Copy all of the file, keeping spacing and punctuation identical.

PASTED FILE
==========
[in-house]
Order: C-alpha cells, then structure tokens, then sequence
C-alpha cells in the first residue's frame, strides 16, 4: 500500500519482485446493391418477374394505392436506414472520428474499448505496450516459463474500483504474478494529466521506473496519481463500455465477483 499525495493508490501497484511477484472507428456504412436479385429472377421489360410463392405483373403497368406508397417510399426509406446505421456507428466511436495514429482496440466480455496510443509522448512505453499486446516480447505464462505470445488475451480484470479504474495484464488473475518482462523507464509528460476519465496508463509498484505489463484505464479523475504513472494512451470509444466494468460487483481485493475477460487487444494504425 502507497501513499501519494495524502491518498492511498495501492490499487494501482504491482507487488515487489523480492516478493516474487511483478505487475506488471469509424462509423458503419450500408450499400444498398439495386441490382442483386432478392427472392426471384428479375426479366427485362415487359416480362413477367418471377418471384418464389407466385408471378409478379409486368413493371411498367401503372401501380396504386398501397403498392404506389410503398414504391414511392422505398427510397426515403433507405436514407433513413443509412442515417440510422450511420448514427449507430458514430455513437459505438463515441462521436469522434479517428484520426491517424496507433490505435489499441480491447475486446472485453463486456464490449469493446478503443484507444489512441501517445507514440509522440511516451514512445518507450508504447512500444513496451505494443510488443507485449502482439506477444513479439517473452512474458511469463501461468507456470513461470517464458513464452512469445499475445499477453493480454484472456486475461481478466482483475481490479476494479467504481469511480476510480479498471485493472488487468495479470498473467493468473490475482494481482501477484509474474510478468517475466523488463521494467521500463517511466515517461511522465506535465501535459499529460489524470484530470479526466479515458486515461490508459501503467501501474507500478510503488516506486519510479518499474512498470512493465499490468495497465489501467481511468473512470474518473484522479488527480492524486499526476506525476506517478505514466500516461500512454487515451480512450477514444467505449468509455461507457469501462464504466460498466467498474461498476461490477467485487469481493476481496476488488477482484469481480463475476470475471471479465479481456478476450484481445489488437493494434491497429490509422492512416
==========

[in-house]
Order: C-alpha cells, then structure tokens, then sequence
C-alpha cells in the first residue's frame, strides 16, 4: 500500500519482485446493391418477374394505392436506414472520428474499448505496450516459463474500483504474478494529466521506473496519481463500455465477483 499525495493508490501497484511477484472507428456504412436479385429472377421489360410463392405483373403497368406508397417510399426509406446505421456507428466511436495514429482496440466480455496510443509522448512505453499486446516480447505464462505470445488475451480484470479504474495484464488473475518482462523507464509528460476519465496508463509498484505489463484505464479523475504513472494512451470509444466494468460487483481485493475477460487487444494504425 502507497501513499501519494495524502491518498492511498495501492490499487494501482504491482507487488515487489523480492516478493516474487511483478505487475506488471469509424462509423458503419450500408450499400444498398439495386441490382442483386432478392427472392426471384428479375426479366427485362415487359416480362413477367418471377418471384418464389407466385408471378409478379409486368413493371411498367401503372401501380396504386398501397403498392404506389410503398414504391414511392422505398427510397426515403433507405436514407433513413443509412442515417440510422450511420448514427449507430458514430455513437459505438463515441462521436469522434479517428484520426491517424496507433490505435489499441480491447475486446472485453463486456464490449469493446478503443484507444489512441501517445507514440509522440511516451514512445518507450508504447512500444513496451505494443510488443507485449502482439506477444513479439517473452512474458511469463501461468507456470513461470517464458513464452512469445499475445499477453493480454484472456486475461481478466482483475481490479476494479467504481469511480476510480479498471485493472488487468495479470498473467493468473490475482494481482501477484509474474510478468517475466523488463521494467521500463517511466515517461511522465506535465501535459499529460489524470484530470479526466479515458486515461490508459501503467501501474507500478510503488516506486519510479518499474512498470512493465499490468495497465489501467481511468473512470474518473484522479488527480492524486499526476506525476506517478505514466500516461500512454487515451480512450477514444467505449468509455461507457469501462464504466460498466467498474461498476461490477467485487469481493476481496476488488477482484469481480463475476470475471471479465479481456478476450484481445489488437493494434491497429490509422492512416